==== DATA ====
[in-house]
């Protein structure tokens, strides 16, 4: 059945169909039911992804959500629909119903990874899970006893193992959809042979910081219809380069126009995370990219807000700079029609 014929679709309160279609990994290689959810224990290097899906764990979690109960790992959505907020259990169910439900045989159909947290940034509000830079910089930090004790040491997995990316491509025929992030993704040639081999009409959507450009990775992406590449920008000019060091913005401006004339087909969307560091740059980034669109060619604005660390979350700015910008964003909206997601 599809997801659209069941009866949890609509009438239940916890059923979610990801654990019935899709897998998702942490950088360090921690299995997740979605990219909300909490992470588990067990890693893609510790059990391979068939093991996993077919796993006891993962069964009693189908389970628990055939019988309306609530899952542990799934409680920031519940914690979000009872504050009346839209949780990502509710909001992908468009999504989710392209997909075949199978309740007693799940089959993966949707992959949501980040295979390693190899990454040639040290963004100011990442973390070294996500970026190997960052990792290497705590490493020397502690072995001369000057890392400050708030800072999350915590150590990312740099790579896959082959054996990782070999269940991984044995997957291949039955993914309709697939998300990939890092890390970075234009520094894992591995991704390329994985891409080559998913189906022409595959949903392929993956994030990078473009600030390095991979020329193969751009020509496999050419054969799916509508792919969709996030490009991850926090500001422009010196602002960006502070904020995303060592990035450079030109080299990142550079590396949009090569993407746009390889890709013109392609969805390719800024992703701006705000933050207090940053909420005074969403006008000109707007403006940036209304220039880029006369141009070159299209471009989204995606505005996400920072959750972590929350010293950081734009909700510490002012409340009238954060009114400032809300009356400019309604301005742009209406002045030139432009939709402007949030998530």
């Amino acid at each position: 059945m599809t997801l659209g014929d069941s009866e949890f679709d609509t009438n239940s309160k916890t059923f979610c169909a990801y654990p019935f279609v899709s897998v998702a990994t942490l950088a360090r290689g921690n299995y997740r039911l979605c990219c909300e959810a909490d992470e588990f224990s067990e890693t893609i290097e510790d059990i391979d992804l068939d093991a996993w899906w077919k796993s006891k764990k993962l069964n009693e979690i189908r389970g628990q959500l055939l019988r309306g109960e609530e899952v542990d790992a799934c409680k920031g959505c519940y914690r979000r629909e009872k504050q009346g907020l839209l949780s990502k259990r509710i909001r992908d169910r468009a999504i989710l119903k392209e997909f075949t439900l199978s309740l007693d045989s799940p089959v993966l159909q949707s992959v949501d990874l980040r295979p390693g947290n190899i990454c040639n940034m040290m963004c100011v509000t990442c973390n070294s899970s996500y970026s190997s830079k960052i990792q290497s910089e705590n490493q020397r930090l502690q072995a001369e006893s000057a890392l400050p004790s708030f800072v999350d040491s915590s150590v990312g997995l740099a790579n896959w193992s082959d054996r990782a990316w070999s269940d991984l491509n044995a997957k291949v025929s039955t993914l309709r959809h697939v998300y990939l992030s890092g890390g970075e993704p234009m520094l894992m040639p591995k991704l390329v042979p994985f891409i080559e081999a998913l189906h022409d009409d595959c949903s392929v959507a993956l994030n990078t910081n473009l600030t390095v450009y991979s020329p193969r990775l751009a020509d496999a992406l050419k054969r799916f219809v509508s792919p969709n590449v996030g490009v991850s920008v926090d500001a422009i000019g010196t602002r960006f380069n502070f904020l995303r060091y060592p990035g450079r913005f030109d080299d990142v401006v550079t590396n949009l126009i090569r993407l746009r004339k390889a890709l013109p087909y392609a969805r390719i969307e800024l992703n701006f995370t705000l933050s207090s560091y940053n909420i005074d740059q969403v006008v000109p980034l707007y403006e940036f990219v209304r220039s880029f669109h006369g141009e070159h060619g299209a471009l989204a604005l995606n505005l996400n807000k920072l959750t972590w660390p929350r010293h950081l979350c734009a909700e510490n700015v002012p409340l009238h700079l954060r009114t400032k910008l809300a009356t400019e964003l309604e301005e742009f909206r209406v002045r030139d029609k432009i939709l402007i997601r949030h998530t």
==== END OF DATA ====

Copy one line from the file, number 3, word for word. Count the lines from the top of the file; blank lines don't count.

């Amino acid at each position: 059945m599809t997801l659209g014929d069941s009866e949890f679709d609509t009438n239940s309160k916890t059923f979610c169909a990801y654990p019935f279609v899709s897998v998702a990994t942490l950088a360090r290689g921690n299995y997740r039911l979605c990219c909300e959810a909490d992470e588990f224990s067990e890693t893609i290097e510790d059990i391979d992804l068939d093991a996993w899906w077919k796993s006891k764990k993962l069964n009693e979690i189908r389970g628990q959500l055939l019988r309306g109960e609530e899952v542990d790992a799934c409680k920031g959505c519940y914690r979000r629909e009872k504050q009346g907020l839209l949780s990502k259990r509710i909001r992908d169910r468009a999504i989710l119903k392209e997909f075949t439900l199978s309740l007693d045989s799940p089959v993966l159909q949707s992959v949501d990874l980040r295979p390693g947290n190899i990454c040639n940034m040290m963004c100011v509000t990442c973390n070294s899970s996500y970026s190997s830079k960052i990792q290497s910089e705590n490493q020397r930090l502690q072995a001369e006893s000057a890392l400050p004790s708030f800072v999350d040491s915590s150590v990312g997995l740099a790579n896959w193992s082959d054996r990782a990316w070999s269940d991984l491509n044995a997957k291949v025929s039955t993914l309709r959809h697939v998300y990939l992030s890092g890390g970075e993704p234009m520094l894992m040639p591995k991704l390329v042979p994985f891409i080559e081999a998913l189906h022409d009409d595959c949903s392929v959507a993956l994030n990078t910081n473009l600030t390095v450009y991979s020329p193969r990775l751009a020509d496999a992406l050419k054969r799916f219809v509508s792919p969709n590449v996030g490009v991850s920008v926090d500001a422009i000019g010196t602002r960006f380069n502070f904020l995303r060091y060592p990035g450079r913005f030109d080299d990142v401006v550079t590396n949009l126009i090569r993407l746009r004339k390889a890709l013109p087909y392609a969805r390719i969307e800024l992703n701006f995370t705000l933050s207090s560091y940053n909420i005074d740059q969403v006008v000109p980034l707007y403006e940036f990219v209304r220039s880029f669109h006369g141009e070159h060619g299209a471009l989204a604005l995606n505005l996400n807000k920072l959750t972590w660390p929350r010293h950081l979350c734009a909700e510490n700015v002012p409340l009238h700079l954060r009114t400032k910008l809300a009356t400019e964003l309604e301005e742009f909206r209406v002045r030139d029609k432009i939709l402007i997601r949030h998530t």